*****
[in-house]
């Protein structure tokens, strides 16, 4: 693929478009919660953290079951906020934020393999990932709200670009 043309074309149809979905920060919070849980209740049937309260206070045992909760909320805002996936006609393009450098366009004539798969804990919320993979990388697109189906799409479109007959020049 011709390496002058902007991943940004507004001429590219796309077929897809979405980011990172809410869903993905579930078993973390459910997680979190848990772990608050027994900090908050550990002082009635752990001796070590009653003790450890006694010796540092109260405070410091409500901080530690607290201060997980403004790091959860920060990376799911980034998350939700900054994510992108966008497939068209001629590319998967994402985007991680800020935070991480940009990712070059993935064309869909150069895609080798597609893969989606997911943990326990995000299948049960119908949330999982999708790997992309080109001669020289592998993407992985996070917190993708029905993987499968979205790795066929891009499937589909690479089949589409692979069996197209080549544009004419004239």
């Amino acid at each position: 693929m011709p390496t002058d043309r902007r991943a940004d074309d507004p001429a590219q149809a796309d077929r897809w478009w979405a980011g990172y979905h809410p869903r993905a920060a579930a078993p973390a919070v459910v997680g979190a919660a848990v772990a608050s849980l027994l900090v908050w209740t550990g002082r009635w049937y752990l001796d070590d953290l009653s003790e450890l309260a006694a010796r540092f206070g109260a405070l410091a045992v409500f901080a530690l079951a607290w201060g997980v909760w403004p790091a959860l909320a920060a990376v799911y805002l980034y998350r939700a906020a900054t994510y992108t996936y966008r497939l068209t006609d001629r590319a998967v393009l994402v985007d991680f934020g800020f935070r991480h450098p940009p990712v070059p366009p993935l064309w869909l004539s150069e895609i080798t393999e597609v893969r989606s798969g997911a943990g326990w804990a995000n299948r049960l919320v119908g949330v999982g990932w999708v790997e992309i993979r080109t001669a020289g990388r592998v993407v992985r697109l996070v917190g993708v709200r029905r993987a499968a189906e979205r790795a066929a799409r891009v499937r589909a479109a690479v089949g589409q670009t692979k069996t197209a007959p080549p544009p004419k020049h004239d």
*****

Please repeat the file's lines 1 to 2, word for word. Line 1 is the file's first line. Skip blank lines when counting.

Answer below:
[in-house]
């Protein structure tokens, strides 16, 4: 693929478009919660953290079951906020934020393999990932709200670009 043309074309149809979905920060919070849980209740049937309260206070045992909760909320805002996936006609393009450098366009004539798969804990919320993979990388697109189906799409479109007959020049 011709390496002058902007991943940004507004001429590219796309077929897809979405980011990172809410869903993905579930078993973390459910997680979190848990772990608050027994900090908050550990002082009635752990001796070590009653003790450890006694010796540092109260405070410091409500901080530690607290201060997980403004790091959860920060990376799911980034998350939700900054994510992108966008497939068209001629590319998967994402985007991680800020935070991480940009990712070059993935064309869909150069895609080798597609893969989606997911943990326990995000299948049960119908949330999982999708790997992309080109001669020289592998993407992985996070917190993708029905993987499968979205790795066929891009499937589909690479089949589409692979069996197209080549544009004419004239």